Raya and the Last Dragon
Raya and the Last Dragon Credit: Walt Disney Studios

Raya and the Last Dragon, Disney’s latest glittering offering, follows a girl named Raya (Kelly Marie Tran) on her quest to piece together a fractured Dragon Gem in order to save her people from the literally petrifying Droon. Along the way, she encounters Sisu (Awkwafina), the last living dragon, who accompanies her on her journey. With creatures like a giant pill bug named Tuktuk (Alan Tudyk), a nod to the eponymous auto-rickshaws common in southeast Asia, and effervescent sidekicks—including a con artist baby named Noi (Thalia Tran)—the film is rollicking and vivacious, a feast for the eyes. Though the plot wobbles toward the predictable at times, ultimately Raya and the Last Dragon is a rich delight to watch.

Still, the film raises its fair share of questions. While it may not be entirely fair to task a fun movie for kids with the weight of politics and identity, the paucity of Asian-American film forces the issue. Consider, for example, the way the Raya and the Last Dragon boasts a majority Asian-American voice cast but fails to note that said cast is predominantly made up of east Asian American actors, despite its southeast Asian-inspired story. Though voice acting is an industry in which race has the potential to blur (see: Lauren Michele Jackson writing about Jenny Slate stepping down from Netflix’s Big Mouth), Raya and the Last Dragon is a film that markets itself as a representational win. It seems to say to its viewers, “Look! There are Asians on screen and behind it,” which makes the film’s lumping together of varied Asian-American experiences all the more puzzling.

Further compounding the confusion is the fictional land of Kumandra, where the film takes place. Supposedly an amalgam of myriad southeast Asian countries (Thailand, Laos, Cambodia, Indonesia, Myanmar, Malaysia, and the Philippines), one can’t help but wonder why all these nations had to be thrown into a proverbial blender. Was it impossible to conceive of an entire story set in Thailand or the Philippines? The catch-all approach to an entire geographic region runs the risk of flattening distinct cultures, a danger that maps all too neatly onto the commonly lobbed racist accusation of monolith, that “all Asians are the same.” In truth, the Asian-American experience is deeply varied. Asian Americans continue to be the fastest growing immigrant population in the U.S. but have no majority country-of-origin. The demographic simultaneously encompasses some of the wealthiest and poorest people groups in the United States. Homogenizing southeast Asia into a fictional chimera feels overly blunt.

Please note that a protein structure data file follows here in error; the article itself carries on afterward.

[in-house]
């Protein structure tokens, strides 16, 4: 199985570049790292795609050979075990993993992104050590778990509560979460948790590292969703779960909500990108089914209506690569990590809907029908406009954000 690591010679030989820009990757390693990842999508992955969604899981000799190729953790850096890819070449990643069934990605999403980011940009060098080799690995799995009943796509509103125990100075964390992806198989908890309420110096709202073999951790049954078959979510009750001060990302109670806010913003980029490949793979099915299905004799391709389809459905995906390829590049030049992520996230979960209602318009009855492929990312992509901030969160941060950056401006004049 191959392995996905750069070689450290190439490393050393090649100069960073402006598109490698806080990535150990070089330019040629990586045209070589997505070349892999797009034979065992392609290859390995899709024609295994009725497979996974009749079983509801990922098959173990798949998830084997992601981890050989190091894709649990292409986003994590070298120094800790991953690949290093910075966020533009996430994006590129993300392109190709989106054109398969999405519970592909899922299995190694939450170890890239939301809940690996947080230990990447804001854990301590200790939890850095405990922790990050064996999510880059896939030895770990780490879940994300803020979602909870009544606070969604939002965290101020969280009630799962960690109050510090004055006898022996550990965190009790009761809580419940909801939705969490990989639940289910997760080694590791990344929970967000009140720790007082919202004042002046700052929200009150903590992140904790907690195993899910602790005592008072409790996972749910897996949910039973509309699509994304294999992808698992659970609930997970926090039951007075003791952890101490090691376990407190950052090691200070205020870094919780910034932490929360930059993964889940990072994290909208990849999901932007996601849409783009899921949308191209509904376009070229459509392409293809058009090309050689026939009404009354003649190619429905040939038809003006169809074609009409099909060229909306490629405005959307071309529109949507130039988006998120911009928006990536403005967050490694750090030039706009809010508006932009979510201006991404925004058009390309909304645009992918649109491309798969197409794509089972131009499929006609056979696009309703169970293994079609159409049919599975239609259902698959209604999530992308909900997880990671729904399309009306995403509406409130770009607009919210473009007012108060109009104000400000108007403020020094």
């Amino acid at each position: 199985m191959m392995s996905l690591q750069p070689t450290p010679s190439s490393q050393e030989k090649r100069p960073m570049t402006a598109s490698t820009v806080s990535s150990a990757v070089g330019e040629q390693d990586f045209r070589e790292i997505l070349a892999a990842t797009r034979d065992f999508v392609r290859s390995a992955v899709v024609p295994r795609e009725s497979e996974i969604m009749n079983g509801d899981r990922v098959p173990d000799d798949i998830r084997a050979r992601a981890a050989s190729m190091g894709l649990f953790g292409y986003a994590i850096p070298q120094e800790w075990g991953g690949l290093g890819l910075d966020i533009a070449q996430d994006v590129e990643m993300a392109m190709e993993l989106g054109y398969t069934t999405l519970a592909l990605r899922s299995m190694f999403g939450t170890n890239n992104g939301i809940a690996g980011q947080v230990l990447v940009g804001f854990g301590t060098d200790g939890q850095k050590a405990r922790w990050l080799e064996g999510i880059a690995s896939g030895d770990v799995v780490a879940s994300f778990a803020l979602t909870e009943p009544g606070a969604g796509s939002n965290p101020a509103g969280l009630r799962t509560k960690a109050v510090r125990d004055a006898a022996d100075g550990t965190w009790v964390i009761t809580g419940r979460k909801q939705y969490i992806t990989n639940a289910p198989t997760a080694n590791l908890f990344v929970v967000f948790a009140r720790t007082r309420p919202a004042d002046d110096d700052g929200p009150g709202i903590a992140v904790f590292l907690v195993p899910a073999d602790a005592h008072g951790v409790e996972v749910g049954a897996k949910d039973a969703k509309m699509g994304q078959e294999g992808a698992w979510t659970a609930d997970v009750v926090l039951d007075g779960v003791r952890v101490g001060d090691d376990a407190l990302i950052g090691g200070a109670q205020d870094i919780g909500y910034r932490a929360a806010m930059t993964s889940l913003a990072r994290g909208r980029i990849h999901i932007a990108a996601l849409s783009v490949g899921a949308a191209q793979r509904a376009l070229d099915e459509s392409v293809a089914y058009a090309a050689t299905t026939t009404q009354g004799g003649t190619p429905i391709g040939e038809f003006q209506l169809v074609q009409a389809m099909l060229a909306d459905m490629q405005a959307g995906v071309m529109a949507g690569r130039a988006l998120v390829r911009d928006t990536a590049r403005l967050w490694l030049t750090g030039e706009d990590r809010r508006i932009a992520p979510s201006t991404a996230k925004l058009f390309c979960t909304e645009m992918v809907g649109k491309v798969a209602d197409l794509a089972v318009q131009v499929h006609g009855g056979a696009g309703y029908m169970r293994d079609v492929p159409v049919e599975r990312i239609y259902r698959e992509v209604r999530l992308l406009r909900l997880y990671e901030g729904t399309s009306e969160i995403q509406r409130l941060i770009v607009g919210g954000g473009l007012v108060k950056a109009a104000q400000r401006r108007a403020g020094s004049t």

These issues of nuanced representation dovetail messily with problems of scarcity. Disney has long provided one-size-fits-all roles for nonwhite characters. For example, when I was six, I was given the chance to choose a store-bought costume for what would be one of my first Halloweens in the U.S. Though I’d never seen the movie, I chose the purple polyester dress of Disney’s Mulan. Even if I wanted to wear Belle’s frothy canary gown, even if I pretended to be Snow White in the comfort of my own home, I suspected that out in the world, as an Asian little girl on the suburban midwest sidewalk, I would need to know my place: I’d have to be Mulan.

Raya is an excellent character. I can picture many children clamoring to dress up as her for Halloween, with her wide hat and high-necked crimson cloak. Still, when we continue to tell stories that are discrete in their ethnic landscape, when there’s an Asian film with an Asian princess for Asian kids, how does it limit the viewer? There’s nothing wrong with a story that takes place in a fictional southeast Asian country. But in a time where Asians and Asian Americans are increasingly the target of racism and othering, I wonder what it does to make a story set in a bounded Asian fantasy world, especially for Asian-American children who live in a heterogenous real-life nation that wields that heterogeneity as a hierarchy. Simply put, does the existence of Raya and the Last Dragon merely amount to one more costume on the rack, bringing the grand total up to—two?

The more I think about it, the more the answer to all these questions seems to be: we simply need more movies. It’s not enough to have two animated feature films in two decades from one of the world’s biggest studios. We need more stories to depict an array of Asian American experiences, to see a diversity of character and story, to feel freedom in identity.

Ultimately, Raya and the Last Dragon is absolutely worth viewing. It’s an invigorating story about a courageous and lovable heroine who learns valuable lessons about trust and compassion along the way. The movie’s complete disinterest in stereotypical romantic storylines is starkly refreshing. Not to mention the sheer physical joy of watching Raya grapple with her rival Namaaria (Gemma Chan) in fluid fight scenes that speak to the film’s overall gorgeousness.

But beyond that, Raya and the Last Dragon is a representation of Asianness in a historical moment of increased anti-Asian sentiment and violence. Representation matters but not in the way we would like to think: it isn’t a treasure trove, a gaggle of objects to collect that reflect us prettily. Instead, representation shows us what stories are given power in the world. These stories can either imagine expansive, sweeping futures, or they can underscore narrow and cramped existences. Raya and the Last Dragon does both.   v